Unlike traditional polyvalent vaccines, genetically engineered vaccine contain only one or a few major antigen of a pathogenic agent that are capable of producing a neutralizing immune response upon infection. Disease that effect a large proportion of the world's population have received high priority for the production of recombinant vaccine. For example China, more than 85% of population has been exposed to Hepatitis B. The gene for the surface antigen HbsAg of the hepatitis B virus was cloned when expressed in Yeast and used as an immunogen generated a protective immune response. Human disease such as measles polio, tuberculosis, leprosy, and malaria may also someday be controlled or even deradicated by the use of genetically-engineered vaccine.

Genetic engineering approaches have been use to make these antibodies more humanized, that is by replacing the mouse antigen-combining regions (VH AND VL) with human constant heavy and light regions. Such chimeric antibody molecule are not less immunogenic in humans, but also retain the antigen specificity of the original monoclonal antibody. Another approach make use of the antibody fragments that retain antigen-binding properties. Antibody fragments are more effective diagnostic agent for applications , such as radio imaging, where radio isotopes are conjugated.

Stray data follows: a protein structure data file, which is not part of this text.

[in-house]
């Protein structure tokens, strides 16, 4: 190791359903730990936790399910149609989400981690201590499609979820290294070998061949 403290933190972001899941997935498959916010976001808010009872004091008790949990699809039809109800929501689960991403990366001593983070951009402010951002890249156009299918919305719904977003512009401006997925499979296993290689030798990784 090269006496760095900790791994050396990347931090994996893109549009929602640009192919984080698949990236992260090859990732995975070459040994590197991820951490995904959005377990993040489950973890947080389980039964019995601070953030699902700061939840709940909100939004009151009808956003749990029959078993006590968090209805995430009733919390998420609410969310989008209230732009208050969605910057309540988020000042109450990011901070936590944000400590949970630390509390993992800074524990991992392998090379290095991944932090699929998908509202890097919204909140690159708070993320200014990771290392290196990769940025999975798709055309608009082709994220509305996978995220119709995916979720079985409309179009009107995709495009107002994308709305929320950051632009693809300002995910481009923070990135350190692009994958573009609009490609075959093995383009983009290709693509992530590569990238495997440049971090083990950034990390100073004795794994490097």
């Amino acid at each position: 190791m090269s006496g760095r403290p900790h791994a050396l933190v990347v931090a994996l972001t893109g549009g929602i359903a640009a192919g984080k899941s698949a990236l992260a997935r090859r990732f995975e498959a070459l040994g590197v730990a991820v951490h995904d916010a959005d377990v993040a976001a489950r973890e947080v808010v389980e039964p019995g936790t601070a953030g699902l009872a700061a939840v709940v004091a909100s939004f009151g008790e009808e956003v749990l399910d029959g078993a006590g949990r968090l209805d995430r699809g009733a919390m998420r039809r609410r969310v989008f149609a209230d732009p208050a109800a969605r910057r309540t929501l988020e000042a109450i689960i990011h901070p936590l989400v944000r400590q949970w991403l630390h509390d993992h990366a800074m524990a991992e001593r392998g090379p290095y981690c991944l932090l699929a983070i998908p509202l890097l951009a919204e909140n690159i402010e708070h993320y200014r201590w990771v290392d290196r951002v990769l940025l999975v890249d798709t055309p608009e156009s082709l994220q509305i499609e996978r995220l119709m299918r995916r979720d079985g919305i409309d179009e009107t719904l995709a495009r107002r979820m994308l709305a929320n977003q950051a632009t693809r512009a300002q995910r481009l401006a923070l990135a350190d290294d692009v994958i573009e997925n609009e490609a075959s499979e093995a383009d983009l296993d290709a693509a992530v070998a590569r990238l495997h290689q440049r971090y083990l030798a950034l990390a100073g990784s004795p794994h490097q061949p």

Flavors and fragrance industry may exploit high quality plant derived flavors. Somaclonal variation was used to produce tobacco cultivars was high levels of the musky fragrance, sclareol. Sclareol and abienol are used to create ambrox, a fragrance needed in many products. Haareman and Reiner have described microbial preparation of vanillin from eugenol and isoeugenol. Already available biochemically-produced aroma chemicals are: aldehydes and ketones, (acetaldehyde, diacetyl) acids (acetic, butyric , caproic, caprylic isobutyric, isovelaric, 2-methyl butyric) esters (ethyl and butyl acetate, ethylbutyrate, caproate, isobutyrate, isovalerate, 2-methylbutyrate, methyl acetate) and lactones (gamma-dacalactone).

The roll of lectococcal peptidases in the production of flavor peptides during cheese manufacturing is known (Mulholland 1991). Corynebacterium glutamicum produces 3g/l of tetramethylpyrazine in glutamic acids fermentation. Pyrazines are powerful aroma compounds that occur naturally in food as a result of browning and heating. Biotechnology could expend the opportunities for producing flavors and fragrances that are difficult to synthesize chemically (Moyler 1991). Chocolate flavors, thaumatin and monellin can be produced in yeast (kondo et al, 1997 ).